Hello all – we found ourselves in Cirauqui last night, described in the guidebook as an exceptionally well- preserved medieval hilltop town. It had no Internet — the albergue owner thought that perhaps we could sit in the town plaza and get the government Internet, but that didn’t work, so tonight is catch up. These are largely unedited notes; hope they are reasonably well-connected and readable.
We’ve walked for three days now, and a few things are becoming evident.
One, it’s hot. All of the locals are complaining that it’s too hot. Hot means from 30 to 33 degrees centigrade (high 80s to the low 90s). This morning we left at 7:00 a.m. — dawn — and some clouds came in for a couple of hours. It was most pleasant. But then the sun broke through.
This brings us to the second thing we’ve learned — The Camino is hilly. There’s a flat section (the meseta) that starts in a week or so (billed by many as boring; and by most as without shade or water). But for all of the reading I’ve done about the route, it had only recently begun to sink in that this was not a walk in, for example, Amsterdam. On the average day, reading ahead in the guidebook more closely based on experience, there’s an average elevation gain of at least 300 metres (984 feet). That’s not 1,000 feet up every day — it’s a few hundred feet up, then down, then up, then down. I wasn’t at all expecting that, and it’s taking a bit of getting used to.
And the third thing I’ve learned is that I’m not going to carry my backpack. I confess to it all — I brought too much stuff, the backpack doesn’t fit right, I didn’t train enough — anyone who would like to say, “I told you so,” should feel free to do so, because many people did tell me so. But we’re here, and I’m not going to stop the trip because I set out wrong. I shipped the bag yesterday — six euros — and it showed up today exactly where it was supposed to be. The trickiest part is that you have to ship it to a specific place, and you have to get to that place yourself. So it requires a certain commitment that you will walk the distance (or take a cab — we’d still rather not do that). I have a lightweight small dayback to carry the things needed for the day; plus the computer and a few things that I couldn’t do without it the bag got lost. It worked OK today, and I’m hoping that it will continue to do so. Anthea and Jim will carry their bags, at least for now.
Tonight we’re in Estella; it was a short day of walking. We’re averaging about 11 miles a day, plus a couple in the towns — the temperatures have been in the high 80s and low 90s, and much of the distance has no shade.
In view of the lack of Internet, I composed yesterday’s notes on the computer and will post them below, along with photos.
Today we started out by walking on the old Roman road — stones that were laid 2,000 years ago, and are still walked upon (but I wouldn’t want to drive a vehicle on them — pretty rough. We struggled (me, with the help of Jim and Anthea) down very steep steps to the old Roman bridge, and back up the other side. Along the way we ate lots of tiny black raspberries — we’ve seen figs, apples, grapes today — one could eat fairly well as a forager along the Camino.
We had many more companions today walking from Cirauqui to Estella (many of them undoubtedly started further back, and caught up and passed us — Jim and I have yet to pass anyone because I walk relatively slowly). Some from the U.S., England, Australia. More Germans; plenty of bicyclists, a Korean woman, and other European countries.
Our tans (sunburns actually) are Camino style — mostly on the left side, because that is where the sun is as we’re walking west.
It’s 9:30 at night and dark, but there are still kids playing soccer on the street below the pension where we’re staying. At 8:00 in the main plaza dozens of kids, from toddlers to teenagers were playing soccer, riding scooters, falling down, scoping out the other kids, etc.– many more kids than you would ever see randomly playing in the U.S.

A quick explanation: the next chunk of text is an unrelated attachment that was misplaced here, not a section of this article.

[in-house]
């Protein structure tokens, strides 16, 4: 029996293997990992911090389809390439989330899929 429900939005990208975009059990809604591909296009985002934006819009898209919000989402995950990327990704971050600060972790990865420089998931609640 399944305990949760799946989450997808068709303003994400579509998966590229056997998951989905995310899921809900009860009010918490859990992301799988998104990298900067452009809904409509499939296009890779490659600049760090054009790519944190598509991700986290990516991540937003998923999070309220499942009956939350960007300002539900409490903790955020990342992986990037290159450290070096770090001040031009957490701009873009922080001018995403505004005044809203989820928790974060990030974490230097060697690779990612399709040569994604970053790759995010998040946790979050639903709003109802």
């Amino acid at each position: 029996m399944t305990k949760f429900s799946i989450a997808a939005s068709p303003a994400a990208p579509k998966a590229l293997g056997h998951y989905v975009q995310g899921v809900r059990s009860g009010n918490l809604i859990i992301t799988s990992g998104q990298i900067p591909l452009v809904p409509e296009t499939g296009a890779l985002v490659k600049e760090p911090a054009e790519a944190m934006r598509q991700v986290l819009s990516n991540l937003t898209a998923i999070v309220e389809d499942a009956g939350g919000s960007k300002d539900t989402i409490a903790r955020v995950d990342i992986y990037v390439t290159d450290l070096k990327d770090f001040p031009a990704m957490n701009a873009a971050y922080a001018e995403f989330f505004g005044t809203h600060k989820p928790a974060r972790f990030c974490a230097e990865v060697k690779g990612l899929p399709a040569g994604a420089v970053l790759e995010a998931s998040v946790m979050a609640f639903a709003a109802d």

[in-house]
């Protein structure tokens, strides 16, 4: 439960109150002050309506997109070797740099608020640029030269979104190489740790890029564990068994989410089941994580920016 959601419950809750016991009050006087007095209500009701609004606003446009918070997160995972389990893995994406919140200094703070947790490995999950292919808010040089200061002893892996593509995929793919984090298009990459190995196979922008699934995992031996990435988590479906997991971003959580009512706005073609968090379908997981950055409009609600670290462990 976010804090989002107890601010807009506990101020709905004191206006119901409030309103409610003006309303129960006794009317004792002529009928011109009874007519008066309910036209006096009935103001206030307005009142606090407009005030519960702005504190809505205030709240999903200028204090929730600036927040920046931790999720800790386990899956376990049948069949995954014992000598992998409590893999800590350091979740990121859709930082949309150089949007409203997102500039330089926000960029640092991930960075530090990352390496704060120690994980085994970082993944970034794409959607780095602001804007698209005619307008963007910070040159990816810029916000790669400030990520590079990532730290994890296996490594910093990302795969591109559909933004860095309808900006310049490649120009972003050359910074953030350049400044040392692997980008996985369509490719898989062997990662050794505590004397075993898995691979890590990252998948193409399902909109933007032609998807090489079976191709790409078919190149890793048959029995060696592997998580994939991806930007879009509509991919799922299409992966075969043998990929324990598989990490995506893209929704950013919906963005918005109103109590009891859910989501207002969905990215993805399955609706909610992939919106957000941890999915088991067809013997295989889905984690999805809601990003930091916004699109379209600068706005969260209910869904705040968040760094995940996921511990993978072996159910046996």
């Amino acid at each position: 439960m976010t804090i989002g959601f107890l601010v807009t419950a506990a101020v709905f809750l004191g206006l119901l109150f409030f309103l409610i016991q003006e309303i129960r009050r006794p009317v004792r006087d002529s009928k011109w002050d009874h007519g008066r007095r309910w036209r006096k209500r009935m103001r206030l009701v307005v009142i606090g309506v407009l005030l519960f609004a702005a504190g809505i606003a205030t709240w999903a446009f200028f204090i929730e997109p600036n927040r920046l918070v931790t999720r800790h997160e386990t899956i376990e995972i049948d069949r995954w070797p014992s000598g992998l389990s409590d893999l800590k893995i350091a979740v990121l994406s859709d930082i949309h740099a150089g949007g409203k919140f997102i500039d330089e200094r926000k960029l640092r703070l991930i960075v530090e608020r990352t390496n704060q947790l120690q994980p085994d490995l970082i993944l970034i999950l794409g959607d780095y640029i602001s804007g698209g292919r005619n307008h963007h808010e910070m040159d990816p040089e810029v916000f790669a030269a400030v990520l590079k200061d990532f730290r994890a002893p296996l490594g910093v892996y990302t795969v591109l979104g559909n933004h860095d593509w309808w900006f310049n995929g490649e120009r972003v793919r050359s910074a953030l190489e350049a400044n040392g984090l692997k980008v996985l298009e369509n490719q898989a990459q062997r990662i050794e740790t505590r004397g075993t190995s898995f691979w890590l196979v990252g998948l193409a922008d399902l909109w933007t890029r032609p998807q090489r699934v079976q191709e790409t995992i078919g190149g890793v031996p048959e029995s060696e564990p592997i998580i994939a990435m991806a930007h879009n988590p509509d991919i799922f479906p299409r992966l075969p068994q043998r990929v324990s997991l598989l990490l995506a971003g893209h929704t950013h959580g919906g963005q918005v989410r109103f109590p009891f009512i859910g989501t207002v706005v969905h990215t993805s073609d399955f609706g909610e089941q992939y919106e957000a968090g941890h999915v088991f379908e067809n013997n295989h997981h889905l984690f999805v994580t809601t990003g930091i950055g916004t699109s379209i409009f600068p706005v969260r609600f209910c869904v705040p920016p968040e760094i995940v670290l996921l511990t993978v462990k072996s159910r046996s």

Time to add photos and send this on — hope all are having a good week — Teri, Jim, Anthea
August 27, 2012 – Cirauqui – Second Camino Day
Picture this – Carved wooden headboard. Lace bedspread. Hardwood floors. Wood and glass French doors opening onto a tiny balcony. And beyond the balcony, because this albergue sits on the top of a hill in a medieval town, the houses drop away sharply below, and the room looks out over a valley and the hills beyond. In the valley, the land is patchworked with vineyards, olive groves, golden wheat stubble, and red-brown plowed fields. Forests cover the hillsides.
We are on the back of the albergue where we have decided to settle in (being unable to actually move any further); the front faces onto the plaza, where the church dominates – every quarter hour, its bells chime. A breeze sweeps away the heat of the sun from the room, and Jim sleeps soundly – siesta time. Anthea and I are eager to get to the pharmacy and the supermarket, both of which open again at 6:00, but we don’t want to miss dinner or the church event.
Food today has been bread and cheese. This morning it was toast with four cheeses (melted and browned); for lunch it was a minimalist bocadillo (sandwich) – a baguette sliced in half with a few slices of cheese slapped between – no tomatoes, no mayonnaise, no frills at all. We are hoping for something at dinner that involves actual fruit or vegetables.
Wonders of walking sticks, and hats. Walking sticks are Godsends. We have one each; mine was a gift from a friend 15 years ago, before the bone marrow transplant, as a token or reminder of the Camino. Jim and Anthea have Leki brand; all three are collapsible. They make an immense difference on the uphills and downhills (and have I mentioned that there are way too many of those? And I bought a hat yesterday in Uterga – much lighter weight than anything that I saw at REI, and therefore perfect for a hat-o-phobe. I wore it today, in the mid-90s heat, and just like the walking stick was greatly surprised at how much it helped.
Red dirt west of Rio Arga – start seeing olive groves, vineyards.
Wildlife for the day: two big black beetles, both stuck helplessly in the road, so we moved them; a striped lizard. Some birds. Donkey droppings. Some skinny, but well-kept cats.